It was hot-ish back in the ger, so we stayed outside, enjoying the brisk wind and observed our surroundings in the Khogno Khaan Natural Reserve Area, as our guidebook told us. Two gers. A droll-looking camel tied to a string draped between two stakes in the ground (the standard method of keeping horses/camels tied up) about 30 yards off. Low mountains on all sides, but really far away, excepting the hills situated behind the dunes to the east. Oh, and the jeep.

And then in between: steppe.

The friendly nomad reappears. Our driver appeared out of the second ger and invited us back in the first ger. We figured out he wanted the money to get our tickets for us, though handing over the combined equivalent of $60 or so for transportation home (to Ulaan Baatar, that is), we still didn’t know how we’d get the tickets, seeing as somehow the cap lady had been reduced to “No,” and we still didn’t know if it was understood that we were on the four-day “Quest for the Last Emperor” itinerary, and at a different ger than we thought we’d be, and what, if any, implications that had for our ticketing needs. Regardless, the $60 were now in the jeep driving away with our friendly nomad.

The tour begins. We were served a huge plate of puzi (Buryatian “buzi,” Russian “pozi,” but in the end, the same food–boiled noodle-like shells filled with meat about half the size of a palm, though the Mongolian version is slightly smaller than the Buryatian variation we’d already tried in September), and it was made clear that we were supposed to eat them all. Fortunately, we were hungry, and they were really good.

Soon, the father pulled up on his sputtering little red motorcycle. After quick introductions and milk-tea, round 2, in the ger, he motioned for us to dress warm, pointed to the phrase in the phrase book meaning “Today is a nice day,” and made a motorcycle gesture.

Conclusion: Today was a nice day, but we needed to dress warm because we were going for a ride on the motorcycle.

I was fine with said conclusion, except I had paid for travel by ox cart to see and/or participate in an ovoo (sacred pile of stones, bones, wood, and silk scarves on top of a mountain) worship ceremony. Though I’m still not sure whether or not I totally got my money’s worth, since motorcycles are common in the rest of the world, whereas Mongolian religious practices are not, instead, Romany and I got a ride on the back of his sputtering little red motorcycle to the top of a hill where a monument stood (we still don’t know what it was, apart from a structure present outside of most Buddhist temples we’d seen–it wasn’t listed in the itinerary).

On the way back, about 25 km round trip (I know, sorry Mom, no helmets, but it wasn’t very fast–Irkutsk traffic probably ends up being more dangerous), we drove past an ovoo. Instead of having a worship ceremony, Mr. Otgonbayar just honked at it. No conclusion.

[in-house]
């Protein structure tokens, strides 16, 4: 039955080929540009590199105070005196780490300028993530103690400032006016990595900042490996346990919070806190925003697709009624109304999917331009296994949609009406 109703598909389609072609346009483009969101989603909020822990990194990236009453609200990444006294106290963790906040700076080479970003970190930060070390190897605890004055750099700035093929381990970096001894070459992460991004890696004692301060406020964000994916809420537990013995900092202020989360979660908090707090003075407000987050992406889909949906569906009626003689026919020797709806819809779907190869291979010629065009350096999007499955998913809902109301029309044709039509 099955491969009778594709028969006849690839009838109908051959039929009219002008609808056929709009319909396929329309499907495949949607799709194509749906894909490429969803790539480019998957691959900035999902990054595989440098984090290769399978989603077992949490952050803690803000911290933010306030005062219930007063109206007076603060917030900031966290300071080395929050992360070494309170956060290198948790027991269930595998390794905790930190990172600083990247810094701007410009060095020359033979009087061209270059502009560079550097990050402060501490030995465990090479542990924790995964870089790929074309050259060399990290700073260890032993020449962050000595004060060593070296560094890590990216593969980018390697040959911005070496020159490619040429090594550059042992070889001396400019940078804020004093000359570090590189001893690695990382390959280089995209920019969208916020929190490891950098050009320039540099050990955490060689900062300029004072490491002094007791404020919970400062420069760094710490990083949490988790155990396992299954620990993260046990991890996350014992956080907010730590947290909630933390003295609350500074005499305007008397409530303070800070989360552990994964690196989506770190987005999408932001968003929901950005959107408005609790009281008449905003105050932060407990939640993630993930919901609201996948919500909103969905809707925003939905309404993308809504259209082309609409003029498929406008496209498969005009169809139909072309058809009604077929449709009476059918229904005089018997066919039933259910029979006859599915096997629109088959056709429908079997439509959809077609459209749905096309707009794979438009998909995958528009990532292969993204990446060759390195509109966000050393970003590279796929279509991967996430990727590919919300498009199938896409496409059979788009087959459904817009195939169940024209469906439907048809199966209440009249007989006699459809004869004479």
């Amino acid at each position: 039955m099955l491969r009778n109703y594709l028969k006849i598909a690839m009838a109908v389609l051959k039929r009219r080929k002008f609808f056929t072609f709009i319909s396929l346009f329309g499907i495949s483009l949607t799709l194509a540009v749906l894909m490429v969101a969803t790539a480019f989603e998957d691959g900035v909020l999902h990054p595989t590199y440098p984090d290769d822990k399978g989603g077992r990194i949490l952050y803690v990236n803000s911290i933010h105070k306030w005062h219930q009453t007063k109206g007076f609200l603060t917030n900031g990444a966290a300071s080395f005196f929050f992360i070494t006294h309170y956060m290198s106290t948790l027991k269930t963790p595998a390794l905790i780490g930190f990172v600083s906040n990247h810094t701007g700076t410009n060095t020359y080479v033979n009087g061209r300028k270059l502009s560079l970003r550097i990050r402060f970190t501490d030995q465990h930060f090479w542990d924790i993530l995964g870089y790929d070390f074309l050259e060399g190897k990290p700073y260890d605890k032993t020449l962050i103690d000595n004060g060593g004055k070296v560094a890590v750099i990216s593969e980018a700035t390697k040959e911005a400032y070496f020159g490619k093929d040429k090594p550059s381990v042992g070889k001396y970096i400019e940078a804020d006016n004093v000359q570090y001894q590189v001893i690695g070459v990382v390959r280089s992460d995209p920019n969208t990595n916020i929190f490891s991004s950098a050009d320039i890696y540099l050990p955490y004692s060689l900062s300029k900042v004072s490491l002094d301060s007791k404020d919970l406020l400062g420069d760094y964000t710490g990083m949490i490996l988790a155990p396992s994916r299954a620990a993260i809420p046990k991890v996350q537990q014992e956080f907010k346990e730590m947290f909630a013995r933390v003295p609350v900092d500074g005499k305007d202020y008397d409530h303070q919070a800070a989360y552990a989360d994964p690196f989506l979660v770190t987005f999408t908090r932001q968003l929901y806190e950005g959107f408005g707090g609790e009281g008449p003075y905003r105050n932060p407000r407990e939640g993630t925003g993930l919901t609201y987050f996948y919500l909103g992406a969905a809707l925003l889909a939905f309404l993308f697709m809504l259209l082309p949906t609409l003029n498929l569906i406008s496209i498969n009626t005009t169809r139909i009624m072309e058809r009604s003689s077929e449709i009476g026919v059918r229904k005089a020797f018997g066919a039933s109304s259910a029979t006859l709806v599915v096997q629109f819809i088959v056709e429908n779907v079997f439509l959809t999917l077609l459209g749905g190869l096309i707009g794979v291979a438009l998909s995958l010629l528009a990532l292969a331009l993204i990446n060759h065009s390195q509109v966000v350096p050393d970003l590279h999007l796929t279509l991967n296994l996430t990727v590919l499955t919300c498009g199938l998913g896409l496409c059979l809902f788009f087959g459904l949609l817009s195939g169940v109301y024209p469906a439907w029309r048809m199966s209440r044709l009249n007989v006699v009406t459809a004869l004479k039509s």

Warm evening, cold night, colder morning. Romany and I, despite the wooden beds, immediately fell into a deep sleep after returning home and napped until dinner time, just after sunset. We had fresh, homemade noodles in broth with meat. (Most of the meat we had on the trip was beef, though there was another one we think might have been goat.)

We sat and observed the nighttime business of changing the house over, the kids doing some of their homework, and interacting with their parents. I wrote in my journal for part of that, and, I think, remember writing “tender family moments.” But tender family moments they were indeed. Sensing our level of tiredness from a day of generally not knowing what was happening, culture shock to the extreme, they cleared off the beds, added pillows (rather hard, probably full of camel-hair), and let us make our sleeping bags to go to bed.

It was a tough night of sleep since 1) the beds were very hard, 2) the lights stayed on for a while, 3) about an hour after we’d laid down, 5 people came over to talk and have tea, and 4) the fire went out about two-thirds of the way through the night, and there were no matches left. When we finally got out of our beds, frozen to the bone, the family included, I was wearing all the clothes I had brought (minus the extra t-shirt and pair of boxers) and still cold. Romany and I went outside to see if that would be warmer doing jumping jacks:

[Video coming soon.]

It was only partially helpful. Luckily, the daughter had run to the store for matches. Pause. Literally, ran. By foot. Like 2 km each way. Baller. Too bad all we could say was “Thanks” (“Bayarlaa” for those of you working on your Mongolian). So we were happily thawed in front of the oven, sipping milk-tea (suutei tsai) and having a breakfast of larger cookie-biscuits (boortsog) within the hour.

On the move. Sensing we were due for a move, like true nomads, we packed our bags, and were ready to go when they led us outside where four horses had appeared that morning. The father and the son took our large packs on their horses, and we mounted ours.

Now, at the orientation, the agency rep had told us that we needed to tell the family if we weren’t experienced on the horse, and that we needed to have a little practice time. So we used the phrases “I ride a horse bad” and “I have never ridden a horse,” and the gesture of “one,” to indicate that we had each only ridden once. They laughed. And gave the thumbs up. And we were off, trotting across the step.